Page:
Photo courtesy of The New York Botanical Garden
At WestHouse we are constantly inspired by the ever-changing blossoms in our lobby, and never more so than in the spring. Walk around the city and you’ll see that every farmer’s market, flower shop, and outdoor cafe is bursting with vibrant hydrangeas and blush-colored peonies. We asked experts who teach floral classes at the Brooklyn Botanic Garden and the New York Botanical Garden for tips on creating your own arrangements.
Teacups, buckets, milk bottles—nothing is off limits. Note that the narrower the mouth, the fewer flowers you’ll be able to fit. Suzanna Cameron, the owner of Stems in Brooklyn and an instructor at the
Brooklyn Botanic Garden, recommends mason jars because they hold about the same amount of flowers you can grip in your hand. (And they’re very on trend.) Trisha O’Sullivan, who teaches at the New York Botanical Garden and runs the blog flowermarket28ny.com, likes to order online from Jamali Floral & Garden Supplies, which sells hundreds of vases in different shapes, materials, and sizes. Want to use a wicker basket? Make sure to line it with a sturdy plastic bag to catch the water.
Before you purchase any bouquets, look at the stems and make sure they’re not brown. “If you grab flowers with any brownness or mush on the bottom, it means the stems are already oxidizing and they will die a little quicker,” Cameron says. Generally speaking, a flower boutique sells the highest quality blooms—but for the freshest, nothing beats a farmer’s market. “Local flowers are cut and transported in water, which helps keep them fresh longer,” adds Cameron.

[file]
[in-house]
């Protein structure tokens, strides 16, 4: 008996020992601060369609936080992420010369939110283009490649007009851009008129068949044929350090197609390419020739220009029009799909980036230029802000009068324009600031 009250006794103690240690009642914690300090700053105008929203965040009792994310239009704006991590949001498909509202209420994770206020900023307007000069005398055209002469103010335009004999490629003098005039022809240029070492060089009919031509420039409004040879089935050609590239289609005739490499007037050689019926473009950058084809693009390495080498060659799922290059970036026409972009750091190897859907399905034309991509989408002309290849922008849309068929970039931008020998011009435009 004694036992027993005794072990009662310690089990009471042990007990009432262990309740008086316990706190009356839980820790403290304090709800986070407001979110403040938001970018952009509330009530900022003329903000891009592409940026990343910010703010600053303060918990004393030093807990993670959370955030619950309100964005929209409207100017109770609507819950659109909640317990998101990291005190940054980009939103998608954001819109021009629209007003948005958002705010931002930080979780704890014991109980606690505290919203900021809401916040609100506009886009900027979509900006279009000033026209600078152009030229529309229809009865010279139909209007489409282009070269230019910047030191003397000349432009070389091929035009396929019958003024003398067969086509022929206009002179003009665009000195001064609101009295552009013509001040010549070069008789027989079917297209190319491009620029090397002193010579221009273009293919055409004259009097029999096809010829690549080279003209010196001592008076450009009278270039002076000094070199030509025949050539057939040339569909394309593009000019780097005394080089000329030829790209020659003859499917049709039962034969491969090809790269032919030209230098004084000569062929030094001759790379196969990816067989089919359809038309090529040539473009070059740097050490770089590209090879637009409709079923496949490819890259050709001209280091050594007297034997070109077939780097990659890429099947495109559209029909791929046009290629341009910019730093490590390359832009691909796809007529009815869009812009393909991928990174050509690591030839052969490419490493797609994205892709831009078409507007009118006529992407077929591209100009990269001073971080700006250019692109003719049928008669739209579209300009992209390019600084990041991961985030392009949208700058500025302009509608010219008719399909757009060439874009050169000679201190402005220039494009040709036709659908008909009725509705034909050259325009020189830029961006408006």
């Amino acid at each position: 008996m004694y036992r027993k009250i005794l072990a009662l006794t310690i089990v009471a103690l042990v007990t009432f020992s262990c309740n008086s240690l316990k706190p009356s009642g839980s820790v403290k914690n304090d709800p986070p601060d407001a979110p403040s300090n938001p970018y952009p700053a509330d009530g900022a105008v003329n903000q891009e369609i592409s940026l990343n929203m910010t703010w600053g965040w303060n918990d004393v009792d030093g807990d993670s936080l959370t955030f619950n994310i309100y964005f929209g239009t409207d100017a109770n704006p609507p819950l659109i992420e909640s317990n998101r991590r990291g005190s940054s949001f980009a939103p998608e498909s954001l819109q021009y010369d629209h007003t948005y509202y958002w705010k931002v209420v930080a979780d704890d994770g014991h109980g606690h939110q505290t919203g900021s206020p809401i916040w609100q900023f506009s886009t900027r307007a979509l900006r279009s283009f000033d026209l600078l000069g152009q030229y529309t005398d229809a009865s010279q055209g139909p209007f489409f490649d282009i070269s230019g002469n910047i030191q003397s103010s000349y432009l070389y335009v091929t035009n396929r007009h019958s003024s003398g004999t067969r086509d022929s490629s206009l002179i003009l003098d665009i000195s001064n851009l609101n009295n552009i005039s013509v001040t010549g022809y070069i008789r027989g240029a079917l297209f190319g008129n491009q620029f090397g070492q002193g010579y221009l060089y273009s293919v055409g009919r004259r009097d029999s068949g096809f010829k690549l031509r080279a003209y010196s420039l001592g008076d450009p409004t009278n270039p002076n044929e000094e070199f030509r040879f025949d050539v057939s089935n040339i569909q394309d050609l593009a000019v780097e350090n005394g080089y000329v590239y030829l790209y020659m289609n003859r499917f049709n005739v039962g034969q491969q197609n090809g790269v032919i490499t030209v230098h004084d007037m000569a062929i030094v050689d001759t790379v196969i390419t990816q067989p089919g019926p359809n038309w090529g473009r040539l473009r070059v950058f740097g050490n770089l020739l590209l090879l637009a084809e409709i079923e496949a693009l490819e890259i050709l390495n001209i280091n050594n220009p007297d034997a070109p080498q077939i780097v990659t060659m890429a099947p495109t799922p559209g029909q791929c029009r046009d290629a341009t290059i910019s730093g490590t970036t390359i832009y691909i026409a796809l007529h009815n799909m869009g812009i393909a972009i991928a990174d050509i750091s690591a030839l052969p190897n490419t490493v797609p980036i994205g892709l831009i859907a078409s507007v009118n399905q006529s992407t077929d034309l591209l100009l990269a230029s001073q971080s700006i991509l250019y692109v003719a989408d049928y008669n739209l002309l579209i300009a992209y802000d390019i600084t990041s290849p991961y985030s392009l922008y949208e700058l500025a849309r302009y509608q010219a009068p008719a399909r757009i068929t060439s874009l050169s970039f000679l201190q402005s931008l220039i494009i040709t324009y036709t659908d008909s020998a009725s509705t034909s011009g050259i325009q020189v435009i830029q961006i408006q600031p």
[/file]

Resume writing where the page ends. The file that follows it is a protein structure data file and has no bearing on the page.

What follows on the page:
All great floral arrangements have three things: a foliage base, focal flowers, and texture. The foliage creates the structure, and Cameron recommends working your way around the vessel in a circle, webbing the stems. (If you go with a smaller vase, you can skip the foliage.) Focal flowers should generally have a fuller face, like pincushions, peonies, and roses. Other top picks for spring: hydrangeas, hyacinth, and tulips. Texture is going to come from things like berries, thistles, and curling willow, which you should work in among the flowers. Both O’Sullivan and Cameron encourage using simple, everyday items—twigs, moss, branches, even herbs like rosemary. “Everything is a weed until somebody calls it a flower,” Suzanna says. Texture is also a way to create higher points in the arrangement.
Blush colors like pale pink and dusty peach are popular for spring, like peonies with cherry blossoms. If you are using a foliage base, decide if you want the focal flowers and foliage to be high contrast or if you prefer something softer. For example, if you go with light-colored flowers, a dark hunter green will provide more contrast than sage green.
Always cut the stems on a hard diagonal two inches from the bottom, “almost like dancing toes at the bottom of the vase,” says Cameron. The flowers themselves should sit snugly into the container—what O’Sullivan calls a “domed effect”—so they’re not falling out. “Most people don’t cut their stems short enough,” she says. And Cameron recommends putting some sugar in the water, which will help flowers bloom quicker. Other important tips: add cool tap water and trip stems every day, and don’t put them in direct sunlight—even if you think they look pretty by the window.